In reality, the economic norm for Hispanics, according to Marybeth J. Mattingly, a research consultant at The Stanford Center on Poverty and Inequality, is to mirror the white population, albeit with a bit of lag.

Source: Center for Poverty and Inequality, Stanford University
Source: Center for Poverty and Inequality, Stanford University

“Hispanics followed the same trends as the overall population, but the levels are much lower,” Mattingly told me. “The proportions stay close but these are overall national trends. This doesn’t account for Hispanics who are new populations in rural settings vs. those living in established communities in big urban areas. This is a one-frame snapshot. On the ground the stories are more nuanced but the national story speaks to the broader issue of Hispanic disadvantage: some places do well and other places do horribly.”

To that point, the U.S. Census Bureau estimates of poverty rates for the Hispanic or Latino population by state from 2007 to 2011 say that Tennessee, North Carolina, Kentucky and Arkansas are the states with the highest concentration of Latinos living below the poverty line.

By comparison, Alaska, Hawaii, the District of Columbia and the state of Virginia are the places to find the smallest concentrations of Hispanics living below poverty.

And, of course, we can’t forget the income differences based on nationality.

A Washington Post article which noted “America's Hispanic population might offer one of the clearest examples of the country's widening wealth gap,” showed data in which Argentinians exceed the national median household income by several thousand dollars while Puerto Ricans, Hondurans and Dominicans make tens of thousands less than the median.

All that said, it must be pointed out that although inequality is a hot topic in the news right now, it has always been a hot topic among Latinos.

“Right now the biggest issue I see is that the media have a love affair with the upwardly mobile Latino on one hand and the prototypically poor on the other. We have Ted Cruz and Marco Rubio as the embodiment of the American Dream on one end and the uneducated, unhealthy poor masses on the other, leading to more generalizations,” Davila told me in a recent interview.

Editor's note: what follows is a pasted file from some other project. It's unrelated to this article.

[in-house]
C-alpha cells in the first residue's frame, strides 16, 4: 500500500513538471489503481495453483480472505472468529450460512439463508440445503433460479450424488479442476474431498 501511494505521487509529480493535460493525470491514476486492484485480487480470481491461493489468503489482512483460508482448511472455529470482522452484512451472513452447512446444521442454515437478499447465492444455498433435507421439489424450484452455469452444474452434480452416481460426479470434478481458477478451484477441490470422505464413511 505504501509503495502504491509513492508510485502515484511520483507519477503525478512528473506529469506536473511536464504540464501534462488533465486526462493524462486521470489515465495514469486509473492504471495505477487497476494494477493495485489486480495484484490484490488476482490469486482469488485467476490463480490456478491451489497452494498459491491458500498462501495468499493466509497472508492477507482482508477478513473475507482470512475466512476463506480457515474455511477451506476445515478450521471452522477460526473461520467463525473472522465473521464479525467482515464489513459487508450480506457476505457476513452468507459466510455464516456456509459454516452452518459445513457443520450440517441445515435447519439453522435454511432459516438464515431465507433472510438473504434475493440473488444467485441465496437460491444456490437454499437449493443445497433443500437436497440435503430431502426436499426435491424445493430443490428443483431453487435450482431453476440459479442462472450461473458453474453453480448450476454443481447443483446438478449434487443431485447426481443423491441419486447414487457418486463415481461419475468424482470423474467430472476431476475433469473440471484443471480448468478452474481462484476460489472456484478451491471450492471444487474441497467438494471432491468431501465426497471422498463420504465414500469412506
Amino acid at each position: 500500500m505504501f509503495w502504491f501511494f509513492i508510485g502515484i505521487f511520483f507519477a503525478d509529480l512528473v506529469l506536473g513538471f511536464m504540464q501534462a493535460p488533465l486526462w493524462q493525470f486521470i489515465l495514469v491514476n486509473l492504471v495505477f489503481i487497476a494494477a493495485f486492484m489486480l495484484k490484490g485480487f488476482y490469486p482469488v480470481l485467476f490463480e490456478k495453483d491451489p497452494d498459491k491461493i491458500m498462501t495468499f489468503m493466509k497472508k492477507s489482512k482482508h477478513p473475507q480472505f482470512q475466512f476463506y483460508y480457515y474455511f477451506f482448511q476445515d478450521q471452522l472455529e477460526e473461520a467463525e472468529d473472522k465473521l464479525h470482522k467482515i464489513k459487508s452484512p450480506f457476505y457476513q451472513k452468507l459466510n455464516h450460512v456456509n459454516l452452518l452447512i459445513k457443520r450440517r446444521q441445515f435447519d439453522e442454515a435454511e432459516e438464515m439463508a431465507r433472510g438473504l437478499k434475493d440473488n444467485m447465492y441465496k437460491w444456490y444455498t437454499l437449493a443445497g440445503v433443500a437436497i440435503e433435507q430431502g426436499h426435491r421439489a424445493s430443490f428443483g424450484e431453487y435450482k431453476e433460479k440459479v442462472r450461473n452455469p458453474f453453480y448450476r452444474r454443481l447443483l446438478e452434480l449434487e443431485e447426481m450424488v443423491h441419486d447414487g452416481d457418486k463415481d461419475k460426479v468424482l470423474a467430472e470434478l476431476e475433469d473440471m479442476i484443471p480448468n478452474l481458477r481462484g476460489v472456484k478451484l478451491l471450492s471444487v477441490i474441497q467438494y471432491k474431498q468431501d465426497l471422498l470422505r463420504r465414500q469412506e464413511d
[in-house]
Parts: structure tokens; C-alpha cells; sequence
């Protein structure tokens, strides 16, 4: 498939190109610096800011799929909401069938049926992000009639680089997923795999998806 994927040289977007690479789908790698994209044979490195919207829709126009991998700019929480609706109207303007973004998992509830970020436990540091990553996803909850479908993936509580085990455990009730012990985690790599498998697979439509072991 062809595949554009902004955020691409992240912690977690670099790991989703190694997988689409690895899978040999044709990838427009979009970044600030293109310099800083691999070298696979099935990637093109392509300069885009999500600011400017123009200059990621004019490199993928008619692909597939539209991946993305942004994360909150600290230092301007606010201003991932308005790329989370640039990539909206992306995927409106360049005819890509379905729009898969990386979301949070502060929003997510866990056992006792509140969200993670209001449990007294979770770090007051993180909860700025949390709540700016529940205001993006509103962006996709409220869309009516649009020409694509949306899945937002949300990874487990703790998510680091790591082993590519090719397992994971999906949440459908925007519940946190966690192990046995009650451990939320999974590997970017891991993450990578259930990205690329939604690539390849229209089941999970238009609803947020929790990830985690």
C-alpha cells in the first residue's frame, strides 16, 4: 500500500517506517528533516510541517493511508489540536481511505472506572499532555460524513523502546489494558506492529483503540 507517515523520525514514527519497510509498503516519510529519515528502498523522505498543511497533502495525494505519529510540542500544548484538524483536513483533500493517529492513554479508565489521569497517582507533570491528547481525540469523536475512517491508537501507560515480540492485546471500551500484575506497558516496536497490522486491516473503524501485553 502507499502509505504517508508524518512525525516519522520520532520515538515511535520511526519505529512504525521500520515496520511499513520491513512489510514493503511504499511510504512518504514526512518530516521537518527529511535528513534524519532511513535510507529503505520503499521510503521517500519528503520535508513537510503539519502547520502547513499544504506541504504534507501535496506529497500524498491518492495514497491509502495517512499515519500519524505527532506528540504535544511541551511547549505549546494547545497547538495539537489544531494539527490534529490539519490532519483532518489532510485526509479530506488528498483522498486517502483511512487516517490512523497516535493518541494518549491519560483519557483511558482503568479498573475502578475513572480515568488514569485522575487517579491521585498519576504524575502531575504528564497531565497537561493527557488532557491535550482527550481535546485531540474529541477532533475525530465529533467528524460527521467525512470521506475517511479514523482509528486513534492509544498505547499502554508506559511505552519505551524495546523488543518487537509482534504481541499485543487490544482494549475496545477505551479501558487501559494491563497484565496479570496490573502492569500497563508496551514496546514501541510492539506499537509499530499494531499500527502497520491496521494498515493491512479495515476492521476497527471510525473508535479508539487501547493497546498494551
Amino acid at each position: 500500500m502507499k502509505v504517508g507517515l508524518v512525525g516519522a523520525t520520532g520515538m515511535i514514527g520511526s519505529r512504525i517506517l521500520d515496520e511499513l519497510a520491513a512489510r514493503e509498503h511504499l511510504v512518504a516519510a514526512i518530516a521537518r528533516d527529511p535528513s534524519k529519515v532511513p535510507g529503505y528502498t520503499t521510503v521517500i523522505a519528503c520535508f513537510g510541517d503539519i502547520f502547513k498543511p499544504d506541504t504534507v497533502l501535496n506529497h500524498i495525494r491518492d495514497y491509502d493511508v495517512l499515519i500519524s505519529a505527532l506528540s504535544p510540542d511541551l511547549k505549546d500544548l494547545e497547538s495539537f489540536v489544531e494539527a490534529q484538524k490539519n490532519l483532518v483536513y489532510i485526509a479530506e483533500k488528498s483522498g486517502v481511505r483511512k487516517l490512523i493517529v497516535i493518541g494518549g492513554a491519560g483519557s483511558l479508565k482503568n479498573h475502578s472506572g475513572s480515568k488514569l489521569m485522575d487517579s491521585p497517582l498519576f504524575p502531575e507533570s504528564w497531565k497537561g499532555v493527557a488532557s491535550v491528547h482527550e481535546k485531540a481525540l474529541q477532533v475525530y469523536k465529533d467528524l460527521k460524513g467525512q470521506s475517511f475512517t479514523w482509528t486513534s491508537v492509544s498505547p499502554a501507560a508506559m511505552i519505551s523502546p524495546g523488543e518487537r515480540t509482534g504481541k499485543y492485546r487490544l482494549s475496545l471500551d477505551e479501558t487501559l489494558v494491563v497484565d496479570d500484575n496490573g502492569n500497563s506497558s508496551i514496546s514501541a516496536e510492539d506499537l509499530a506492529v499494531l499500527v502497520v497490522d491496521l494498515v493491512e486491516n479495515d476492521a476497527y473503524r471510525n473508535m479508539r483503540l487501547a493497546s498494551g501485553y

“In truth, inequality plays itself out among Latinos – it's not a new development,” Davila continued. “We have Latino class distinctions, and the distinctions between the 2nd and 3rd generation have a lot to do with class – that’s always been there. The issue is whether we’re now seeing those distinctions playing out more, and that has to do with the political climate. Maybe what you’re seeing has more to do with political alliances than with class, per se.”

Fair enough.

But it’s not too much of a stretch to say that, for instance, the 700,000 or so Latinos living in Washington, DC and surrounding areas with a median household income of nearly $61,000 - the highest in the country among Latinos – will have more in common with the wealthiest Hispanics in Miami, Houston and Riverside, California than they will with working class Latinos struggling to make ends meet in Laredo, Texas, Paterson, New Jersey or Elgin, Illinois.

This widening inequality – whether it mirrors the general population or not – and the tensions it might put on already fragile coalitions between different national and political groups in communities across the nation are worth taking into consideration. Not least of which because if there’s any community that needs to find more and increasingly powerful ways to come together to uplift ourselves and boost economic and social mobility, it’s Hispanics.

But the issue demand our consideration. What if our upcoming presidential contest has the potential to cleave families and friends between a progressive Democrat candidate and a potentially history making Hispanic Republican? Is a Republican Latino less "Hispanic?"

Though Latinos may be able to identify with many different classes, it would be a shame if heated politics lead us to use ugly labels like “sell out” or “true gente” to attack each other’s identities based on where our financial, political or idealistic sensibilities lie.

We already have so many voices tearing us down, can we really afford to turn on each other, too?